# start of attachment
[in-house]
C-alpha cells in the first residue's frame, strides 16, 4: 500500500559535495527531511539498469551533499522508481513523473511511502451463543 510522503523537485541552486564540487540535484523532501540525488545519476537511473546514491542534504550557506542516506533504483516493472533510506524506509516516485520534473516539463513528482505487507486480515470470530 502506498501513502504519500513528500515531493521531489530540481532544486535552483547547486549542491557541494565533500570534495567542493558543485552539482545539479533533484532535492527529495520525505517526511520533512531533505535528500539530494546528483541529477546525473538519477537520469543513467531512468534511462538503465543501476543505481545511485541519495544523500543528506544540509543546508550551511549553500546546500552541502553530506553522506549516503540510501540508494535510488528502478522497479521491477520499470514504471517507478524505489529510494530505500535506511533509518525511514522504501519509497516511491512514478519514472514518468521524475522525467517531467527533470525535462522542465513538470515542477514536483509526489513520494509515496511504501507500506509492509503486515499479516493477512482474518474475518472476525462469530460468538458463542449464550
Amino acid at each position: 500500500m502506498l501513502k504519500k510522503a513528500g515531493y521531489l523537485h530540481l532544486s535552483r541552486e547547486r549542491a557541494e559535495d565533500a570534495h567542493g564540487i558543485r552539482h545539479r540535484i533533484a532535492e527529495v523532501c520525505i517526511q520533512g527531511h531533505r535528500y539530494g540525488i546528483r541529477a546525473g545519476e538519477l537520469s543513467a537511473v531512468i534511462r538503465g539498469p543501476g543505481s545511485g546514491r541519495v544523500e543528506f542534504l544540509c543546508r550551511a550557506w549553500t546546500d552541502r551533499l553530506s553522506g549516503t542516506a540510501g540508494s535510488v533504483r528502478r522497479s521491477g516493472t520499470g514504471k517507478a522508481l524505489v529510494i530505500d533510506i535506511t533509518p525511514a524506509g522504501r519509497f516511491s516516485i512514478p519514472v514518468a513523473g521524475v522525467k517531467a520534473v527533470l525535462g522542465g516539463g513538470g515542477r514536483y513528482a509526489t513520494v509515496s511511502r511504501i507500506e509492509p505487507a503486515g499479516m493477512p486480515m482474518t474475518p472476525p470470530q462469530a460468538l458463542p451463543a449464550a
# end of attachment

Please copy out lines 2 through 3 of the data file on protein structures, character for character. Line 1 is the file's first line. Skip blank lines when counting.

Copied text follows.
C-alpha cells in the first residue's frame, strides 16, 4: 500500500559535495527531511539498469551533499522508481513523473511511502451463543 510522503523537485541552486564540487540535484523532501540525488545519476537511473546514491542534504550557506542516506533504483516493472533510506524506509516516485520534473516539463513528482505487507486480515470470530 502506498501513502504519500513528500515531493521531489530540481532544486535552483547547486549542491557541494565533500570534495567542493558543485552539482545539479533533484532535492527529495520525505517526511520533512531533505535528500539530494546528483541529477546525473538519477537520469543513467531512468534511462538503465543501476543505481545511485541519495544523500543528506544540509543546508550551511549553500546546500552541502553530506553522506549516503540510501540508494535510488528502478522497479521491477520499470514504471517507478524505489529510494530505500535506511533509518525511514522504501519509497516511491512514478519514472514518468521524475522525467517531467527533470525535462522542465513538470515542477514536483509526489513520494509515496511504501507500506509492509503486515499479516493477512482474518474475518472476525462469530460468538458463542449464550
Amino acid at each position: 500500500m502506498l501513502k504519500k510522503a513528500g515531493y521531489l523537485h530540481l532544486s535552483r541552486e547547486r549542491a557541494e559535495d565533500a570534495h567542493g564540487i558543485r552539482h545539479r540535484i533533484a532535492e527529495v523532501c520525505i517526511q520533512g527531511h531533505r535528500y539530494g540525488i546528483r541529477a546525473g545519476e538519477l537520469s543513467a537511473v531512468i534511462r538503465g539498469p543501476g543505481s545511485g546514491r541519495v544523500e543528506f542534504l544540509c543546508r550551511a550557506w549553500t546546500d552541502r551533499l553530506s553522506g549516503t542516506a540510501g540508494s535510488v533504483r528502478r522497479s521491477g516493472t520499470g514504471k517507478a522508481l524505489v529510494i530505500d533510506i535506511t533509518p525511514a524506509g522504501r519509497f516511491s516516485i512514478p519514472v514518468a513523473g521524475v522525467k517531467a520534473v527533470l525535462g522542465g516539463g513538470g515542477r514536483y513528482a509526489t513520494v509515496s511511502r511504501i507500506e509492509p505487507a503486515g499479516m493477512p486480515m482474518t474475518p472476525p470470530q462469530a460468538l458463542p451463543a449464550a